Cymraeg

Hwb

AREA OF LEARNING AND EXPERIENCEHumanities

Guidance to help schools and settings develop their own curriculum, enabling learners to develop towards the four purposes.

1. Introduction

The Humanities Area of Learning and Experience (Area) seeks to awaken a sense of wonder, fire the imagination and inspire learners to grow in knowledge, understanding and wisdom. This Area encourages learners to engage with the most important issues facing humanity, including sustainability and social change, and help to develop the skills necessary to interpret and articulate the past and the present.

The Area encompasses geography; history; religion, values and ethics; business studies and social studies. These disciplines share many common themes, concepts and transferable skills, while having their own discrete body of knowledge and skills. Learners may also be introduced to other complementary disciplines, such as classics, economics, law, philosophy, politics, psychology and sociology, if and where appropriate.

What matters in this Area has been expressed in five statements which support and complement one another, and should not be viewed in isolation. Together they contribute to realising the four purposes of the curriculum.

Humanities is central to learners becoming ethical, informed citizens of Wales and the world. In contemporary and historical contexts, investigation and exploration of the human experience in their own localities and elsewhere in Wales, as well as in the wider world, can help learners discover their heritage and develop a sense of place and cynefin. It can also promote an understanding of how the people of Wales, its communities, history, culture, landscape, resources and industries, interrelate with the rest of the world. Contemplating different perspectives will in turn help promote an understanding of the ethnic and cultural diversity within Wales. Taken together, these experiences will help learners appreciate the extent to which they are part of a wider international community, fostering a sense of belonging that can encourage them to contribute positively to their communities.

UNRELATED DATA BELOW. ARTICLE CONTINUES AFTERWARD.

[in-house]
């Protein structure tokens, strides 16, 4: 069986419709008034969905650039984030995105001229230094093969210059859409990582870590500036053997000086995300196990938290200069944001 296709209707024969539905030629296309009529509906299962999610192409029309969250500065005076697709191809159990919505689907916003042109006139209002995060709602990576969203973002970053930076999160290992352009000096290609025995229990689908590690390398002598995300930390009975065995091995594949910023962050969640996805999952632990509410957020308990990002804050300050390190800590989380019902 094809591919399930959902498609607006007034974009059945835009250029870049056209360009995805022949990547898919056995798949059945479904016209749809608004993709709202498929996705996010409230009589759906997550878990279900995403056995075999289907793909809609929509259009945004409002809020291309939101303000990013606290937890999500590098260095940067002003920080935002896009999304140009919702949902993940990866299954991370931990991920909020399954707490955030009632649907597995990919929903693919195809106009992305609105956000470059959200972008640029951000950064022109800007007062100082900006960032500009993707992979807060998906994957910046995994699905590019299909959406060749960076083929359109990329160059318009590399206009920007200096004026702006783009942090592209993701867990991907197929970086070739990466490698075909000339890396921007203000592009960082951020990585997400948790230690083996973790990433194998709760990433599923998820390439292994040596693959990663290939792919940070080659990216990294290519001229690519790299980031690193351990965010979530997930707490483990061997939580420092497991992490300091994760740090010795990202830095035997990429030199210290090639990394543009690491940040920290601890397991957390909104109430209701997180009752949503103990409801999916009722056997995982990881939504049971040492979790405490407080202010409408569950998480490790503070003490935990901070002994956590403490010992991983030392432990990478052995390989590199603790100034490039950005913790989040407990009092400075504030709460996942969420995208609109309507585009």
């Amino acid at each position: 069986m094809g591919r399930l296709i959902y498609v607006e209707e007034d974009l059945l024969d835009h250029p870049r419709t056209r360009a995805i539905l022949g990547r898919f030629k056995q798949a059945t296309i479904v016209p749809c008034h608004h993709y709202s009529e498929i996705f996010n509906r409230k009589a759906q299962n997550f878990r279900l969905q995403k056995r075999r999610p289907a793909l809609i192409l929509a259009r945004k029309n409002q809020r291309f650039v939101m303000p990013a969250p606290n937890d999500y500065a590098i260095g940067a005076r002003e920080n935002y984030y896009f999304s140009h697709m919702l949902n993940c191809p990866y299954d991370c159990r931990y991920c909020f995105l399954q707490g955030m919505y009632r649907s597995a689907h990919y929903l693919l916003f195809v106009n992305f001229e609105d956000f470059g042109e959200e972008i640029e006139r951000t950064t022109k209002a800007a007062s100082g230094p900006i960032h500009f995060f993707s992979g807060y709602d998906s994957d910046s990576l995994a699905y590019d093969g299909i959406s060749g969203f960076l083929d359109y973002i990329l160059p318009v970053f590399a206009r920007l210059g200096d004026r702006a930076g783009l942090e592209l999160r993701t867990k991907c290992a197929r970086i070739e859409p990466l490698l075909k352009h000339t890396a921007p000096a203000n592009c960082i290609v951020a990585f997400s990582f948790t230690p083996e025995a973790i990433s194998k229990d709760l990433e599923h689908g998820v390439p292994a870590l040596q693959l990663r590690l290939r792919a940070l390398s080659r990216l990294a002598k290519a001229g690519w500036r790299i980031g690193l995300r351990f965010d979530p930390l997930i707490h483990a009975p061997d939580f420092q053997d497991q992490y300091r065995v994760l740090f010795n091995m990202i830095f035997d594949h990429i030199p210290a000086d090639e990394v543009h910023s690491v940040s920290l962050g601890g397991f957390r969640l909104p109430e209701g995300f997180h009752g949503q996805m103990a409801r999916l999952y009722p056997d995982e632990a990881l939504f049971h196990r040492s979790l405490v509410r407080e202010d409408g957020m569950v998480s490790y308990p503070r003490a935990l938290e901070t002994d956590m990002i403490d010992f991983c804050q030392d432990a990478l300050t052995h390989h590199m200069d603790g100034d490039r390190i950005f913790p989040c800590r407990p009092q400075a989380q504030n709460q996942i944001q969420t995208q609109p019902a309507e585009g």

It is important that learners reflect upon the impact of their actions and those of others, and how such actions are influenced by interpretations of human rights, values, ethics, philosophies, religious and non-religious views. Through being encouraged to engage with, respect and challenge a variety of worldviews, as well as to understand how to exercise their democratic rights, learners can imagine possible futures and take social action. Such critical engagement with local, national and global challenges and opportunities past and present will help learners become enterprising, creative contributors, ready to play a full part in life and work.

As they explore their locality and Wales, as well as the wider world, learners can establish a solid base of knowledge and understanding of geographical, historical, religious, non-religious, business and social studies concepts. This exploration will encourage learners to participate in different methods of enquiry, evaluate the evidence that they find, and apply and communicate their findings effectively. These experiences, in and outside the classroom, will help them become ambitious, capable learners, ready to learn throughout their lives.

It is important that learners have opportunities to discuss and explore their personal perspectives on religious and non-religious worldviews, ethical challenges and social inclusion issues. Likewise, opportunities to explore the natural world, locally, within and beyond Wales, will help foster in them a sense of place and of well-being. These experiences will help develop learners’ resilience, build independence, and increase self-confidence and self-esteem. This will support the development of healthy, confident individuals, ready to lead fulfilling lives as valued members of society.

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    Statements of what matters